NPC is genetically heterogeneous with two complementation groups.8 Mutations of the NPC1 gene have been identified in ∼95% of the patients with NPC.9,10 The NPC1 gene, located on chromosome 18q11–12, spans more than 47 kb and contains 25 exons.11 It encodes a 1278 amino acid protein with 13 transmembrane domains, three large luminal hydrophilic loops, six cytoplasmic loops, and a cytoplasmic tail with a dileucine motif.12,13 The third luminal loop contains an NPC1 specific cysteine-rich domain (residues 855–1098). The NPC1 protein also contains a sterol sensing domain (residues 616–797), which is homologous to those found in 3-hydroxy-3-methylglutaryl-coenzyme A reductase (HMG-R) and sterol regulatory element binding protein cleavage activating protein.14 Disease causing mutations are spread throughout the NPC1 gene, although there is a concentration of mutations within the cysteine-rich domain, with an apparent hot spot for mutations between residues 927 and 958.15 In addition, the region between amino acids 1038 and 1253, which shares 35% identity with a portion of the Patched 1 (PTC1) protein, also contains a significant proportion of mutations.16 Most molecular defects of NPC1 involve only a few nucleotides such as small deletions, small insertions, or missense mutations (see the human mutation database17). The functional implications of the mutations to NPC1 are not yet clear; however, sterol homoeostasis dysfunction, especially the blockage of cholesterol transport between the lysosome and sterol regulatory machinery leading to the excessive accumulation of cholesterol, has been proposed to be the major cause of neuronal apoptosis in NPC.18

Based on an analysis of 134 cases, Vanier et al showed that diagnosis of NPC is best reached by the combined demonstration of a deficient induction of esterification and intravesicular cholesterol storage by filipin staining.19 However, identification of the molecular defect is important for confirming the diagnosis of NPC as well as enabling rapid and accurate prenatal diagnosis. Here, we describe the analysis of the NPC1 gene in five Taiwanese/Chinese patients with NPC, resulting in the detection of six novel NPC1 mutations.



Five index patients and their family were studied. All families were of Taiwanese/Chinese origin. Ethical approval for genetic studies in Niemann–Pick disease type C (NPC) was obtained from the National Taiwan University Hospital Ethics Committee.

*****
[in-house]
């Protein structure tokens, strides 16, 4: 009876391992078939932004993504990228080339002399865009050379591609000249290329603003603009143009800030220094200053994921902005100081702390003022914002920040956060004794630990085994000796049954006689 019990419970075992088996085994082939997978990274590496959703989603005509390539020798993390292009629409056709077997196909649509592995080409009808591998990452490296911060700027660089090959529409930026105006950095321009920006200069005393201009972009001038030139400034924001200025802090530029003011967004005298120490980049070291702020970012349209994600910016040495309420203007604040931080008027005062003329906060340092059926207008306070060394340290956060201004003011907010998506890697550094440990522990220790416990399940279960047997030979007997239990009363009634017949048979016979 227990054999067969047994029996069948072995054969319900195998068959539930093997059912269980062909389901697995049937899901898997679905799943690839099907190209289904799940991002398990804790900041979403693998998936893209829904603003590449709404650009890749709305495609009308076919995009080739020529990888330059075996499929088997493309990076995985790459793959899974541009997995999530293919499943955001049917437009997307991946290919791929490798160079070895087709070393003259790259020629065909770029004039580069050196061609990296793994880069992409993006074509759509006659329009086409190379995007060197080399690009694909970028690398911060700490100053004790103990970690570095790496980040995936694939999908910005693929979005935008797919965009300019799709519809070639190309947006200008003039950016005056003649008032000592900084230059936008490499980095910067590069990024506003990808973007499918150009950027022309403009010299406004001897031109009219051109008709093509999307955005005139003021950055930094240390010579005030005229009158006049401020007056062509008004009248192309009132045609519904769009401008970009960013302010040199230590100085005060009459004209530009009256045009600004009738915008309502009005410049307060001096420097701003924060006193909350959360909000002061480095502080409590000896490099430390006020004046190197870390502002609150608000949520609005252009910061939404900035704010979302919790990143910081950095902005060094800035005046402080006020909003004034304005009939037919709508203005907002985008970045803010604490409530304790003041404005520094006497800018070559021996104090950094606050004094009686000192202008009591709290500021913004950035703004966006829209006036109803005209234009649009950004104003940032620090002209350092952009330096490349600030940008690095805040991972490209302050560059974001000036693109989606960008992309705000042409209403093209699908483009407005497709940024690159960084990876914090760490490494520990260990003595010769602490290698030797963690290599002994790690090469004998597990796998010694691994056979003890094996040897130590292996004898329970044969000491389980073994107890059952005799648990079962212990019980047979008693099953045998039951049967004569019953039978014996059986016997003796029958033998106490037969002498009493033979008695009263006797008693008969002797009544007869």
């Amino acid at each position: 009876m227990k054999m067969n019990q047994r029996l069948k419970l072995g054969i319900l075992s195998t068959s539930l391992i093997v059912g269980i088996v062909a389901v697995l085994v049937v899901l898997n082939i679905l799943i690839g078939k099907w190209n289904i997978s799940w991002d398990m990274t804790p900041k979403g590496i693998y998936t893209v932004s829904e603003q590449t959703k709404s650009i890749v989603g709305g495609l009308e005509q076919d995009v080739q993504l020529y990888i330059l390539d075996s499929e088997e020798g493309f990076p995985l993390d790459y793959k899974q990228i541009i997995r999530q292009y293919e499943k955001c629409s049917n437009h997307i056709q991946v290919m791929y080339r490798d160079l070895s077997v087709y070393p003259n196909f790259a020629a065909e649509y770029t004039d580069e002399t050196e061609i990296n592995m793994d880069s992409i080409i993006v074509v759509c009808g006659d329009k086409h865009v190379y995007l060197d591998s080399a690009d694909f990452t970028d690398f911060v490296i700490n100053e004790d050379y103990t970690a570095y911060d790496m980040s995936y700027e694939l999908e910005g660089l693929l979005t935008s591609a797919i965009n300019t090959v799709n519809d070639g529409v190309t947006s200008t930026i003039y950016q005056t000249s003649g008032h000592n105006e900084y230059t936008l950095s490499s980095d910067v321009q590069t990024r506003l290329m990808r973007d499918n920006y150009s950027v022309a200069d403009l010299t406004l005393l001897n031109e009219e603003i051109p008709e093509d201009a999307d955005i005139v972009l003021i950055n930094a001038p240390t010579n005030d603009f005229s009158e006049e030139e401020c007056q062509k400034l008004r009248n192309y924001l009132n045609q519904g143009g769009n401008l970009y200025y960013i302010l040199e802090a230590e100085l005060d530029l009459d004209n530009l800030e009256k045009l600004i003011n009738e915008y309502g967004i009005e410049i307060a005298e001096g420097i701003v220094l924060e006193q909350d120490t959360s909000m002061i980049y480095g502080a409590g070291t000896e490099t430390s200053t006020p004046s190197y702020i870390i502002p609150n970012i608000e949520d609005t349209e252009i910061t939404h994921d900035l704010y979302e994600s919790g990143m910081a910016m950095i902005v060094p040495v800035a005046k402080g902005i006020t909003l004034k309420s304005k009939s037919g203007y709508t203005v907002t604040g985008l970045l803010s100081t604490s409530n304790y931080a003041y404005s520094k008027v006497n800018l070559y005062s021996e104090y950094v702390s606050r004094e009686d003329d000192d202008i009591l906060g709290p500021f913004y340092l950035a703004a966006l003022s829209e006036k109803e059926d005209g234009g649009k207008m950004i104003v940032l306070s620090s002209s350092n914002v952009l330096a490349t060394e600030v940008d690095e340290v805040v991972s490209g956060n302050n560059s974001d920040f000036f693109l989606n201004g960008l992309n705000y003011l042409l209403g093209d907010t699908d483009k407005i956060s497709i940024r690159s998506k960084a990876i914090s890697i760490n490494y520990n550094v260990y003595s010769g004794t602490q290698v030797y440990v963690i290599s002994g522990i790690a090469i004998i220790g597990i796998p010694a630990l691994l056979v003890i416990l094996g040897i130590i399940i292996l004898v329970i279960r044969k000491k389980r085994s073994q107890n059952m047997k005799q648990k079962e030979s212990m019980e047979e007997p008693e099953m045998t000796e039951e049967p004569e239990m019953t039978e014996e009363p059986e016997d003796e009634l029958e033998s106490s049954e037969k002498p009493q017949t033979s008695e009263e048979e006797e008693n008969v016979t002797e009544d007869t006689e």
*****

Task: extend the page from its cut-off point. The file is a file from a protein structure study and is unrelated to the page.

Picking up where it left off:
All index cases were diagnosed as having NPC based on clinical features, pathology in bone marrow, and biochemical analysis of cultured fibroblasts using filipin staining and cholesterol esterification. None of the families had a history of consanguinity. In all cases the disease started early in life, usually in the first decade (table 1). Hepatosplenomegaly was noted in all patients. The neurological features were highly variable among the families. However, patients within the same family had a similar neurological presentation (see table 1, patients 1, 4, and 5). The neurological manifestations included cerebellar ataxia, cerebral atrophy with psychomotor retardation, speech and mental function deterioration, and pyramidal as well as extrapyramidal signs (see table 1). Neuroimaging studies demonstrated dysgenesis of the corpus callosum with cerebellar or cerebral atrophy in patients 2 and 4. Non-specific high signals in T2-weighted images were seen in the white matter of brain and spinal cord of patients 1 and 5, respectively (fig 1C). Bone marrow biopsies of all index patients showed histiocyte infiltration (fig 1A). Filipin staining of skin fibroblasts and cholesterol esterification assays were performed in the National Referral Laboratory, Adelaide, Australia (Dr M J Fietz). All patients had accumulation of intracellular cholesterol similar to that shown in fig 1B. The rate of cholesterol esterification was also significantly reduced in these patients (table 1, normal range >3 pmol/hour/mg protein).

Table 1

 Clinical manifestations of the patients with NPC1 mutations

Figure 1

 Pathological and neuroimaging manifestations in patients with NPC. (A) Light micrograph of a bone marrow aspirate showing the presence of a foamy histiocyte. (B) Presence of perinuclear non-esterified cholesterol deposits in cultured fibroblasts visualised by fluorescence microscopy after filipin staining. (C) Axial T2-weighted magnetic resonance image showing non-specific hyperintense areas in the white matter.